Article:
- Grow annuals and flowering herbs which encourage
beneficial insects into your garden.
- Soil that has been flooded in previous months
will be compacted. If it has dried out sufficiently, aerate the
soil by spiking deeply with a garden fork, but take care not to
damage surviving plants or their roots.
- Keep your eyes open for pests and diseases
in the greenhouse and the garden, and take appropriate action
immediately to stop the problem getting out of hand.
- Weed regularly.
- If the weather is dry be prepared to water
new plants, seedlings and other vulnerable plants.
Be ready to protect young and vulnerable plants if frost is forecast.
- Ventilate the greenhouse and apply
shade paint towards the end of the month, and damp down if the
weather is hot
- Sow a new lawn early in the month if not
done in April.
- For established lawns you can progressively
lower the mower blade.
- Trim lawn edges each time you mow.
- If not done last month, re-cut and repair
- Apply a spring lawn fertiliser and, if necessary,
a weedkiller to established lawns.
- Alternatively treat weeds individually with
a spot weeder or dig them out with an old knife.
- Remove any coarse grasses by hand.
- Finish planting and replanting aquatic plants.
- Skim off algae
Beds & Borders
- Make a final sowing of hardy annuals,
including candytuft, clarkia, cornflowers, ornamental grasses,
larkspur, love-in-the-mist, night-scented stocks and mignonette.
- Plant out sweet peas, if not done in
- Support tall-growing hardy annuals.
- Begin to harden off half-hardy annuals
and bedding plants previously sown under glass.
- In milder areas plant half-hardy annuals
and bedding plants towards the end of the month.
- Sow biennials in nursery rows
- Plant out seedlings of Foxglove, Sweet
William, Forget-Me-Not, Wallflower, Polyanthus
- Do not plant out any tender species
until hawthorn and laburnum are blooming
- Put plant supports and stakes in position.
- Remove weak new shoots from dense-growing
perennials, such as phlox.
- In colder areas plant new perennials and
cut back evergreen ornamental grasses.
- Sow new perennials in nursery rows.
Finish planting out early-flowering chrysanthemums.
- Lift and divide spring-flowering perennials
as necessary, and trim off dead, straggly growth.
- Revitalise aubrieta, gold dust and similar
vigorous spring-flowering rock plants by cutting them back hard.
- Allow foliage of spring-flowering bulbs
to die down naturally; lift and heel them in, in an out-of-the-way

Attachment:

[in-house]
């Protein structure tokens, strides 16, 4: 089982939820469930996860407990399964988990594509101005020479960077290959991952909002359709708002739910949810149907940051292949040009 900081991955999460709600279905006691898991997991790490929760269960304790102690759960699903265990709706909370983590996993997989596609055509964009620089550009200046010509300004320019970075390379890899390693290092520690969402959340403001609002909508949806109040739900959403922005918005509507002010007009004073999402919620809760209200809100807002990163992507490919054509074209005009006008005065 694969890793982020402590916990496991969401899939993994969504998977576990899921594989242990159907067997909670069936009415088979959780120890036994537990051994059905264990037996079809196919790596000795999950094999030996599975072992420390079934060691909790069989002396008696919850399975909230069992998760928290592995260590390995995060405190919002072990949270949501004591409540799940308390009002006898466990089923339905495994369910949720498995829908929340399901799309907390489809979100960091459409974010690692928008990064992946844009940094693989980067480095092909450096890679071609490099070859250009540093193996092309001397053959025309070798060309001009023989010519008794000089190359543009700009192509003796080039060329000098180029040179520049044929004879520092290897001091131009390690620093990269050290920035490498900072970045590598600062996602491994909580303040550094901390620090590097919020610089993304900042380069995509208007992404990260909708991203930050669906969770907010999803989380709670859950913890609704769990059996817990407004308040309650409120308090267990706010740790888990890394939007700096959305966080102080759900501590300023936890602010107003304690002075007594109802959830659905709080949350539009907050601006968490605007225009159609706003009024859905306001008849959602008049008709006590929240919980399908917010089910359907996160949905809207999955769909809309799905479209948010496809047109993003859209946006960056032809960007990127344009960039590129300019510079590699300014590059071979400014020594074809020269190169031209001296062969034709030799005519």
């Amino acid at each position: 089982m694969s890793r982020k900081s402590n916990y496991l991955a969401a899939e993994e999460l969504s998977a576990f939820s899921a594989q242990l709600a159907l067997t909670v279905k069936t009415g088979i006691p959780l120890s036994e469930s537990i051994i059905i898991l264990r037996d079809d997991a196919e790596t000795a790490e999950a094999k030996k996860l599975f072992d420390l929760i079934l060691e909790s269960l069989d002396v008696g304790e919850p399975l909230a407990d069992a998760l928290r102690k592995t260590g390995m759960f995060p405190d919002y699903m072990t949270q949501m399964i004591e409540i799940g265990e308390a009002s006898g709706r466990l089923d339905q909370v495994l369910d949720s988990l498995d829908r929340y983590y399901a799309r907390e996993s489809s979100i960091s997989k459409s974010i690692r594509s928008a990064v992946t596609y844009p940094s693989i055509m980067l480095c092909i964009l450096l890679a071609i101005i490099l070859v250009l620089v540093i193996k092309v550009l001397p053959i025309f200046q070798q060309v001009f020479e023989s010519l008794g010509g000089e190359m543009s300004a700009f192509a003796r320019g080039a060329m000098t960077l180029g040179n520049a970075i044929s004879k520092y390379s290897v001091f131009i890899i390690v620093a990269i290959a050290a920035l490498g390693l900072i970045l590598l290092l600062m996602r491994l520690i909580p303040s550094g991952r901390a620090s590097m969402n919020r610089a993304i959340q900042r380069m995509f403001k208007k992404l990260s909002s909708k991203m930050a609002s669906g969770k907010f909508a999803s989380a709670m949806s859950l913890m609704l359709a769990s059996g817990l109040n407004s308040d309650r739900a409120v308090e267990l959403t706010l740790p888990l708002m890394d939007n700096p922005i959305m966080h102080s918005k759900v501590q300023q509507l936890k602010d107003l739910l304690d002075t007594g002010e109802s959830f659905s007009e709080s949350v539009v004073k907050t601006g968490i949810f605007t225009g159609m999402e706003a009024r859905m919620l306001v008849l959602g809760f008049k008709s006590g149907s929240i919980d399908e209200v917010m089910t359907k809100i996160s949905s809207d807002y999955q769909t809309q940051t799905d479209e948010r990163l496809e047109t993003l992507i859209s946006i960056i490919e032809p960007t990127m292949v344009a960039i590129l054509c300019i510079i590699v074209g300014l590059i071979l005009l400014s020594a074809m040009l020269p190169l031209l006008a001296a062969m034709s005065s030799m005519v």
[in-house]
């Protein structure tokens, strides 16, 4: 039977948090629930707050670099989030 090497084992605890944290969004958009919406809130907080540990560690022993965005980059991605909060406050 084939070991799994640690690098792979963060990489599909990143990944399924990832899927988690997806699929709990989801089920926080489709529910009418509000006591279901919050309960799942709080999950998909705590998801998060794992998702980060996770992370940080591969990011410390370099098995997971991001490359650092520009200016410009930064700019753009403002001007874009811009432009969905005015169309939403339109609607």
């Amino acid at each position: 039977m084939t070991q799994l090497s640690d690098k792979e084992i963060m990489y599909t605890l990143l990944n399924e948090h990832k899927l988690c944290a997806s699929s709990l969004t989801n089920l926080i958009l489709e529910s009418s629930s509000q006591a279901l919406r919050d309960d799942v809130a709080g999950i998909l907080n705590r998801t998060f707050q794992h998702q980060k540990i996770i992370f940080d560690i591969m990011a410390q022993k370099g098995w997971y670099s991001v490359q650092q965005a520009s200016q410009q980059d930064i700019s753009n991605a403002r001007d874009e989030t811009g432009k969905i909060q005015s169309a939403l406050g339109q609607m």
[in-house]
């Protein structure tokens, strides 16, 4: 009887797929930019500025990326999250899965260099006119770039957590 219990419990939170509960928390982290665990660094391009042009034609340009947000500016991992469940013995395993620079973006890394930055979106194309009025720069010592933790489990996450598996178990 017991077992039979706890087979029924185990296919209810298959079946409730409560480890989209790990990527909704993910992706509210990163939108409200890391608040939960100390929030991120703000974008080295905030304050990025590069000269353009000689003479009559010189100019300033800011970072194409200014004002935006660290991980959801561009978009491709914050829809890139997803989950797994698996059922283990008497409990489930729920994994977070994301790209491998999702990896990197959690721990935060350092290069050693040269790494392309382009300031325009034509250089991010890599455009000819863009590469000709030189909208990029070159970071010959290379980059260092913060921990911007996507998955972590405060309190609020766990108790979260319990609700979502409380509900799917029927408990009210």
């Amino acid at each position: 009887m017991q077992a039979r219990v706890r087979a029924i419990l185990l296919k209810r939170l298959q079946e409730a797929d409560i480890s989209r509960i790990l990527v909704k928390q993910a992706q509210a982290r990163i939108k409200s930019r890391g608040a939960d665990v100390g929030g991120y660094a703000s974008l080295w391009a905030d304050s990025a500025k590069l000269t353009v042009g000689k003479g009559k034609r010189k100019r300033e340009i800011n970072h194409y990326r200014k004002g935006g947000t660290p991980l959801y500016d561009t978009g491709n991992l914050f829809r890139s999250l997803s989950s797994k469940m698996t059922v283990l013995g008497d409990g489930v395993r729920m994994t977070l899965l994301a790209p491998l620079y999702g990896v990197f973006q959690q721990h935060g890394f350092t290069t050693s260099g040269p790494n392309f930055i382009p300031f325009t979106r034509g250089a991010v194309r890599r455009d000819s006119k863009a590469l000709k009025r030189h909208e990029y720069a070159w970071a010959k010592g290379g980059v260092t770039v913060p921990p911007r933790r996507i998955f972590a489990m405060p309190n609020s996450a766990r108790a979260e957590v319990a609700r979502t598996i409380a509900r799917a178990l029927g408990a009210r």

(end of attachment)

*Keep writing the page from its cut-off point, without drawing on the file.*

corner if you need the space.
- Stake tall-growing lilies
- Dead-head spent daffodils. Remove the
seed pod and the old petals.
- Spring feed bush and climbing roses.
Shrubs, Trees and Climbers
- Check tree ties.
- Check mulches and replace if necessary.
- Trim hedges after checking for wildlife.
- Feed container-grown shrubs and perennials
- Prune back the branches of fig trees.
Rub compost into the cut to prevent bleeding
- Clip bay trees
- Hang out pheromone traps to prevent
apples being ruined by tunnelling larvae.
- Stifle side-shoots of raspberries with pruning,
and water all soft-fruit bushes and fruit trees.
- Prune grape vines to encourage better setting
- Sow new herbs such as coriander, dill
and parsley in situ.
- Sow basil under cover
- Take cuttings of rosemary, sage and
thyme. Make them 10cm long and put them in gritty compost in a
sheltered, well-lit spot in the garden.
- Erect supports for runner beans and
climbing French beans. Make sure they will not cast shade over
plants that like the sun.
- Sow beetroot, cabbage, carrots, kale,
parsnips, peas, radish
- Begin earthing up potato plants.
- Pinch out the tops of broad beans to discourage
- Protect roots of brassicas against cabbage
root fly with artificial barriers such as card collars.
- Plant out celeriac, celery, sweetcorn, runner
beans and other strong plants grown under glass. Mulch well.
- Protect carrots against carrot fly with two-foot
barriers of fine netting or clear polythene.
- Plant fruiting vegetables under cloches.
Put up the sticky
traps for whitefly. You can't be too early with this.
In a cold greenhouse
you can now sow: basil, coriander, French beans, courgettes,
pumpkins, tomatoes (still), sweetcorn, runner beans, marrow,
gourds, parsley, lettuce, rocket
In a cold greenhouse
you can now plant out seedlings of: cucumbers, peppers, chilli,
tomatoes, rocket basil but watch the night-time temperature.
Heat to as near to 10 Celcius as you can.
Feed greenhouse tomatoes
and circubits, removing growing tips and side-shoots as necessary.